“That’s not for me!” How your self-concept may be limiting you without you even knowing

February 22, 2022 | By More

by Dr Róisín Joyce

Lead Clinical Psychologist

I have been thinking a lot about the importance of self-concept and more specifically how our beliefs about ourselves can limit us without us even realising. Sitting here writing this blog is a big achievement for me given the amount of work I had to engage in to overcome my self-limiting beliefs before doing so.

I had Covid last week and being in isolation gave me lots of time to read and reflect, as well as way too much time watching tv.  Some of the realisations I had were that a) I watch too much tv and it doesn’t make me feel good when I do that, and b) one of the things that is really important to me is sharing the things I know that may be of service to other people.

I have felt for a long time that while 1:1 therapy is a wonderful way to share helpful psychological information, this is not available to everyone and writing is another avenue to do this.


What usually happens

Typically after an insight like this is, I put a loose plan in place, such as, “I must start writing my ideas out after work”.  Sometimes I even do this, writing a few notes down on my phone for example. This lasts for a few days, I feel that I have made some positive steps and then life takes over and I slip back into the same old routine.  For months, I have noticed this process on and off and wondered about it but then I get distracted by something in my daily life (usually another wash needing to be put on, glamorous I know) and then I forget about it until the next time.  

This time was different

I have been reading a lot and thinking deeply about the impact of self-concepts and how the beliefs we hold about ourselves harden into fact over time.  I have been reflecting on the beliefs I have that hold me back from my values and the life I want. I began to realise that the distractions in my life are a way for me to maintain the status quo in my self-concept. Staying the same is safe, change is scary. I decided to pay close attention to the workings of my mind and see what was happening “up there” so I could make conscious decisions about whether or not to go along with it. With this in mind, I made a decision to reduce my screen time and use the time to write about my experiences of using psychological concepts and skills in my day- to-day life. Great, decision made, off I go to write…or maybe not so simple….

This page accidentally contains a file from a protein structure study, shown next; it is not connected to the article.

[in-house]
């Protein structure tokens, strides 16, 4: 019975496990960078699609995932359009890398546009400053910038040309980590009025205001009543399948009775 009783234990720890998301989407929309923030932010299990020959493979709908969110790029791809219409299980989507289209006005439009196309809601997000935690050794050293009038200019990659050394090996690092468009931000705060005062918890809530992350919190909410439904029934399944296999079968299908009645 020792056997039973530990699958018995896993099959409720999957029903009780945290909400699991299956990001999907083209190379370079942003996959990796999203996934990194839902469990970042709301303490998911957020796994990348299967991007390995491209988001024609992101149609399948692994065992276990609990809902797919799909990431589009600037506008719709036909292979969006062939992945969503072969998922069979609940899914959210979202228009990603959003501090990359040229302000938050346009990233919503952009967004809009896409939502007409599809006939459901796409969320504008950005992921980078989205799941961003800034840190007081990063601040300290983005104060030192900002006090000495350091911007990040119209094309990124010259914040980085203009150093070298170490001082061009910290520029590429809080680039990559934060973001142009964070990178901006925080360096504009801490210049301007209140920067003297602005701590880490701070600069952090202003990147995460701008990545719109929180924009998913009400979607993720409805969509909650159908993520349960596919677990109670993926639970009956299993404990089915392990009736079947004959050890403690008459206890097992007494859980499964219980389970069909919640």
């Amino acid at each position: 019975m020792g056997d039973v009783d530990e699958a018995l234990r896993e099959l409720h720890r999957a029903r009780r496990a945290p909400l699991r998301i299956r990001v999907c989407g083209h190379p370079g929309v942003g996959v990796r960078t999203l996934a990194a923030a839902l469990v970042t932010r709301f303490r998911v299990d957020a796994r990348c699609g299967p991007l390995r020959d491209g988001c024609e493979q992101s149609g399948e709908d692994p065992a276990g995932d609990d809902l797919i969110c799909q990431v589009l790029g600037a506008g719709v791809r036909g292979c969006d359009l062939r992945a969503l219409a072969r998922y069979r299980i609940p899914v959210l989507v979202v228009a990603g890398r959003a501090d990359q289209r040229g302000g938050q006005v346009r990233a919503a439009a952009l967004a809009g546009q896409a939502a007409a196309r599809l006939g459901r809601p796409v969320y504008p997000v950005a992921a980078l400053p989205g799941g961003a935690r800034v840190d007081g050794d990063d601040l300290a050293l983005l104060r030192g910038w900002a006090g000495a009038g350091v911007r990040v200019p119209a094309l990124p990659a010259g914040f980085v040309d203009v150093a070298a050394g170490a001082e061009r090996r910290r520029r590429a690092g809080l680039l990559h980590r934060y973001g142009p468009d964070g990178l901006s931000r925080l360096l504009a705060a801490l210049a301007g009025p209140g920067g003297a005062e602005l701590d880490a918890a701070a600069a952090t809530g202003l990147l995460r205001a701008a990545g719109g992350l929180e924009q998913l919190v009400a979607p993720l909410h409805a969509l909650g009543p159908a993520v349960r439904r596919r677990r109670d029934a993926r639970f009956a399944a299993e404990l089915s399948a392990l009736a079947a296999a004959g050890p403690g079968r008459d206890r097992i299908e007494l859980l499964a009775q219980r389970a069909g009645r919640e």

How the self-limiting beliefs showed up

Monday came and I went through my day paying very little attention to what was going on “up there”.   When it popped into my mind that I was mindlessly watching tv, I reassured myself that it’s my day off, I have just had Covid and I need to rest.  That seemed fair to me, I was being compassionate to myself and that’s always a good thing right?.  Next Tuesday came and I had an idea during my morning clinic – I could write about how hard it can be to do the things you value and want to do and the importance of being aware of your self-concept and self-limiting beliefs so that these do not derail you. 

I was about to come upstairs to write some ideas down and I became aware of self-limiting critical thoughts such as, “No-one has any interest in what you have to say”, “You are not a writer”, “Nothing useful will show up in your mind”, and worse, “This will really expose your lack of psychological knowledge”.  Harsh enough eh?